Pride weekend in Salt Lake City has changed over the years

Published: Friday, June 6 2014 6:15 p.m. MDT

Erika Munson, co-founder of Mormons Building Bridges, talks at her home in Sandy on Wednesday, June 4, 2014.

Laura Seitz, Deseret News

SALT LAKE CITY — Participants in the Utah Pride parade have seen the event change over the years.

They started in 1983 with members of the Utah LGBT community holding small festivals in parks off the beaten path, keeping media at a distance in nearby parking lots to protect the identity of participants who feared retribution.

Utah's first "March for Lesbian and Gay Pride" was on June 27, 1990, commemorating the Stonewall Inn riot that occurred in New York two decades earlier and marked the beginning of gay rights demonstrations. Utah's march featured 270 people who walked from the steps of the state Capitol down Main Street and over to Abravanel Hall.

Few spectators watched the procession and many seemed surprised by the group, but most smiled and waved, recalled Utah Pride Festival entertainment director Matthew Landis. The following year, participation in the parade doubled, and the group, following a new route, was met by members of the Aryan Nation at the City-County Building, according to Connell O'Donovan, who organized the first two Pride marches in Utah.

Saturday's festival and Sunday's parade in Salt Lake City are expected to draw thousands of spectators and will have more than 100 parade entries. The festival has attracted more vendors than in the past, activities have expanded onto Library Square and festival organizers said Friday they expect to bring at least 30,000 people to events this weekend.

Landis estimates that LGBT supporters who are heterosexual could outnumber the LGBT participants, although the group does not "count who is and who isn't."

"There's a really strong sense of community in Salt Lake," Landis said. "I think people kind of band together and support each other in ways I haven't seen in other (festivals)."

Still, the growth of the parade and festival isn't pleasing everyone both within and outside the LGBT community.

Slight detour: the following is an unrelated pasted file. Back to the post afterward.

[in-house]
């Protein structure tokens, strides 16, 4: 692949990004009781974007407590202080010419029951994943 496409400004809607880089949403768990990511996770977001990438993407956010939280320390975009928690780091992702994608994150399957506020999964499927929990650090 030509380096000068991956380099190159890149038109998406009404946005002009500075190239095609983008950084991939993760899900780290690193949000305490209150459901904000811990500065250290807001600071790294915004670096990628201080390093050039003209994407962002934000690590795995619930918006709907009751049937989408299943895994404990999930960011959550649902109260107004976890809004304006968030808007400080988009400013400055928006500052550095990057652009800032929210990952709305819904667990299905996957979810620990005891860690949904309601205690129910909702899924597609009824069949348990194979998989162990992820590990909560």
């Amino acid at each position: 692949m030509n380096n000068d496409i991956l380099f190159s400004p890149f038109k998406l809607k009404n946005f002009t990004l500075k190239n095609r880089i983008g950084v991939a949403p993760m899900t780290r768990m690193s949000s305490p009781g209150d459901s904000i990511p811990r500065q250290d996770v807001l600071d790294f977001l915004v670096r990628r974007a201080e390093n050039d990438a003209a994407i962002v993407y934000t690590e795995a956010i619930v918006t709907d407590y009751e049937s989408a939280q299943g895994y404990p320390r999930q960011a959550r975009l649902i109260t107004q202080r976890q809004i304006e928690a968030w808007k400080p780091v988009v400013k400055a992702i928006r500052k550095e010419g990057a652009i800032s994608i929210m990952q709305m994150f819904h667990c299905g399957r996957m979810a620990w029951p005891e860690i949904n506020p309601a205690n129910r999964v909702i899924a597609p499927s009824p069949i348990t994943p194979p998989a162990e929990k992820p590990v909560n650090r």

Building community

Count among those supporters Mormons Building Bridges co-founder Erika Munson, who said she was seeking to connect communities when she decided to march as a member of The Church of Jesus Christ of Latter-day Saints in the Utah Pride Parade in 2012.

She said some in the LGBT community were marginalized by society and by some fellow church members and she wanted to show her love for those in the LGBT community.

"I wanted to try and see if there's anything we could do about that because there was a lot of good will among Mormons. We are welcoming, loving, non-judgmental people who follow the Savior and I felt like we could use that to help make a place for those people."

She emailed 25 people and expected as many people to show up. Munson was met with more than 300.

"We realized there's really a need for communication between the LGBT communities and the Mormon community and also providing love and support for LGBT Mormons within our wards and congregations and homes," she said. "What we really are about is the LDS community."

From this, Mormons Building Bridges was born.

"We really wanted to create a group where faithful practicing Mormons could feel comfortable and they could use the principles of their religion to reach out to their LGBT brothers and sisters."

Munson said it is an "interesting fine line to walk" to make sure Mormons Building Bridges operates distinctly and independently from the LDS Church while promoting the church's doctrine and policies. She sees the group as being similar to a blog that gives suggestions on how to be a better Primary teacher.

"We consider ourselves a bunch of saints who are sharing ideas with each other on how to better to reach out to our gay brothers and sisters," she said.

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